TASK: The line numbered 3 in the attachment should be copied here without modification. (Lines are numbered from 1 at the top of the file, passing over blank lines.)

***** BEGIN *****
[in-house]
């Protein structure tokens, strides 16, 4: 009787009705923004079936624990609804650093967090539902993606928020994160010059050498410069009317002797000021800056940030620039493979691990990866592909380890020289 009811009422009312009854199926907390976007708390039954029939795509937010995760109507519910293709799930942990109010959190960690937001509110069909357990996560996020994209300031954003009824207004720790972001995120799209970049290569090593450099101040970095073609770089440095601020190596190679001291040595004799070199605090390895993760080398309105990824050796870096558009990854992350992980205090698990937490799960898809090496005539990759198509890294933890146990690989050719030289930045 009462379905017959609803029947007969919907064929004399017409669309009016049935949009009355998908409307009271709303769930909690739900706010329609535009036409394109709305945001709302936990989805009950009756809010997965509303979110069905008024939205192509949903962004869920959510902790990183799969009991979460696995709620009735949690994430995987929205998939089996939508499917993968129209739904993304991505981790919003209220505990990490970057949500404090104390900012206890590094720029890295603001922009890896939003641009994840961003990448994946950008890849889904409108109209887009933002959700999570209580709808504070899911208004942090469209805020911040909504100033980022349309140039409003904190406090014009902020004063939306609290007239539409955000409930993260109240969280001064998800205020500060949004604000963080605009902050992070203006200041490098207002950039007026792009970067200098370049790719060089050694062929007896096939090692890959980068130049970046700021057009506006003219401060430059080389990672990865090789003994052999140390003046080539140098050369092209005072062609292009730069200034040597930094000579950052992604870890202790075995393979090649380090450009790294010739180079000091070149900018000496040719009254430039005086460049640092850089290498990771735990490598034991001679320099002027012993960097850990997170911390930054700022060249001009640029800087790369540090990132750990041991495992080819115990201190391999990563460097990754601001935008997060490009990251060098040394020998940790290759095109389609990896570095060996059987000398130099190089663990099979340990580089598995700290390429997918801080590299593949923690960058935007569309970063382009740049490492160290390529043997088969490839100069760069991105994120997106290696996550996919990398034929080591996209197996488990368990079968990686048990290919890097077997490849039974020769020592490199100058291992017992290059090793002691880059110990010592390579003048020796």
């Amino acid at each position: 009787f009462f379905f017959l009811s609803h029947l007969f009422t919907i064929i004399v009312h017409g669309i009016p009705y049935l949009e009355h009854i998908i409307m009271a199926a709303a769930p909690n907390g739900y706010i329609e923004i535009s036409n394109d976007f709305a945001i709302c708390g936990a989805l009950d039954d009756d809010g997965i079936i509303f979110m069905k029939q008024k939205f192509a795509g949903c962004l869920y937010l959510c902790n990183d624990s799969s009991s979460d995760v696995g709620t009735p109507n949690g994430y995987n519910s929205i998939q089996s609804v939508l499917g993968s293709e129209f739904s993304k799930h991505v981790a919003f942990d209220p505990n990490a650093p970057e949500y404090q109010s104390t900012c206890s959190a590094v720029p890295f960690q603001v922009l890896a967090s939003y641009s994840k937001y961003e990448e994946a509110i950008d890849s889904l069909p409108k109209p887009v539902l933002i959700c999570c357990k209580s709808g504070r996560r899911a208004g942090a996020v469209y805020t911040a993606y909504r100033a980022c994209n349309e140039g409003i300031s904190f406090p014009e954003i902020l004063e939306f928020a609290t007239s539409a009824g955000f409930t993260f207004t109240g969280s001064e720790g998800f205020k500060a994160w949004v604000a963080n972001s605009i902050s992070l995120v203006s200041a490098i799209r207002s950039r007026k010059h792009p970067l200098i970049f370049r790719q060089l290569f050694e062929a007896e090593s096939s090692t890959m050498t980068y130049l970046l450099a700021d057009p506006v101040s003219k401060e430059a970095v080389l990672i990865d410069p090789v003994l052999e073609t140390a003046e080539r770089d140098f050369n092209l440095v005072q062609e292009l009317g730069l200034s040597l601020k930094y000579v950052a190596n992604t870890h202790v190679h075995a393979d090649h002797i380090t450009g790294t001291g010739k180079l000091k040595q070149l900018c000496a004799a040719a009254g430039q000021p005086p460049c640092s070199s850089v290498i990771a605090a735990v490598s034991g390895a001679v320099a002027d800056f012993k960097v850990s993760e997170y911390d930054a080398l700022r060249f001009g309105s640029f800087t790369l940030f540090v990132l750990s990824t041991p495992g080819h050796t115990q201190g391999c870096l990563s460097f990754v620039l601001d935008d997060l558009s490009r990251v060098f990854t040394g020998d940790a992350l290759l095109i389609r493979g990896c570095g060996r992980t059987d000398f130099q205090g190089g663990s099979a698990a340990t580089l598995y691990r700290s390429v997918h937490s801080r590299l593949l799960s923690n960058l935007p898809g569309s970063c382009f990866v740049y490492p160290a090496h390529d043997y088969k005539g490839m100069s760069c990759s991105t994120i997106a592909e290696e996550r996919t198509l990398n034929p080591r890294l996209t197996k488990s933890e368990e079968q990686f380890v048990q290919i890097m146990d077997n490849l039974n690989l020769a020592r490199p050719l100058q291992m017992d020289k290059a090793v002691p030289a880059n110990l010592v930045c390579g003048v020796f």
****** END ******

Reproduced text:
């Amino acid at each position: 009787f009462f379905f017959l009811s609803h029947l007969f009422t919907i064929i004399v009312h017409g669309i009016p009705y049935l949009e009355h009854i998908i409307m009271a199926a709303a769930p909690n907390g739900y706010i329609e923004i535009s036409n394109d976007f709305a945001i709302c708390g936990a989805l009950d039954d009756d809010g997965i079936i509303f979110m069905k029939q008024k939205f192509a795509g949903c962004l869920y937010l959510c902790n990183d624990s799969s009991s979460d995760v696995g709620t009735p109507n949690g994430y995987n519910s929205i998939q089996s609804v939508l499917g993968s293709e129209f739904s993304k799930h991505v981790a919003f942990d209220p505990n990490a650093p970057e949500y404090q109010s104390t900012c206890s959190a590094v720029p890295f960690q603001v922009l890896a967090s939003y641009s994840k937001y961003e990448e994946a509110i950008d890849s889904l069909p409108k109209p887009v539902l933002i959700c999570c357990k209580s709808g504070r996560r899911a208004g942090a996020v469209y805020t911040a993606y909504r100033a980022c994209n349309e140039g409003i300031s904190f406090p014009e954003i902020l004063e939306f928020a609290t007239s539409a009824g955000f409930t993260f207004t109240g969280s001064e720790g998800f205020k500060a994160w949004v604000a963080n972001s605009i902050s992070l995120v203006s200041a490098i799209r207002s950039r007026k010059h792009p970067l200098i970049f370049r790719q060089l290569f050694e062929a007896e090593s096939s090692t890959m050498t980068y130049l970046l450099a700021d057009p506006v101040s003219k401060e430059a970095v080389l990672i990865d410069p090789v003994l052999e073609t140390a003046e080539r770089d140098f050369n092209l440095v005072q062609e292009l009317g730069l200034s040597l601020k930094y000579v950052a190596n992604t870890h202790v190679h075995a393979d090649h002797i380090t450009g790294t001291g010739k180079l000091k040595q070149l900018c000496a004799a040719a009254g430039q000021p005086p460049c640092s070199s850089v290498i990771a605090a735990v490598s034991g390895a001679v320099a002027d800056f012993k960097v850990s993760e997170y911390d930054a080398l700022r060249f001009g309105s640029f800087t790369l940030f540090v990132l750990s990824t041991p495992g080819h050796t115990q201190g391999c870096l990563s460097f990754v620039l601001d935008d997060l558009s490009r990251v060098f990854t040394g020998d940790a992350l290759l095109i389609r493979g990896c570095g060996r992980t059987d000398f130099q205090g190089g663990s099979a698990a340990t580089l598995y691990r700290s390429v997918h937490s801080r590299l593949l799960s923690n960058l935007p898809g569309s970063c382009f990866v740049y490492p160290a090496h390529d043997y088969k005539g490839m100069s760069c990759s991105t994120i997106a592909e290696e996550r996919t198509l990398n034929p080591r890294l996209t197996k488990s933890e368990e079968q990686f380890v048990q290919i890097m146990d077997n490849l039974n690989l020769a020592r490199p050719l100058q291992m017992d020289k290059a090793v002691p030289a880059n110990l010592v930045c390579g003048v020796f």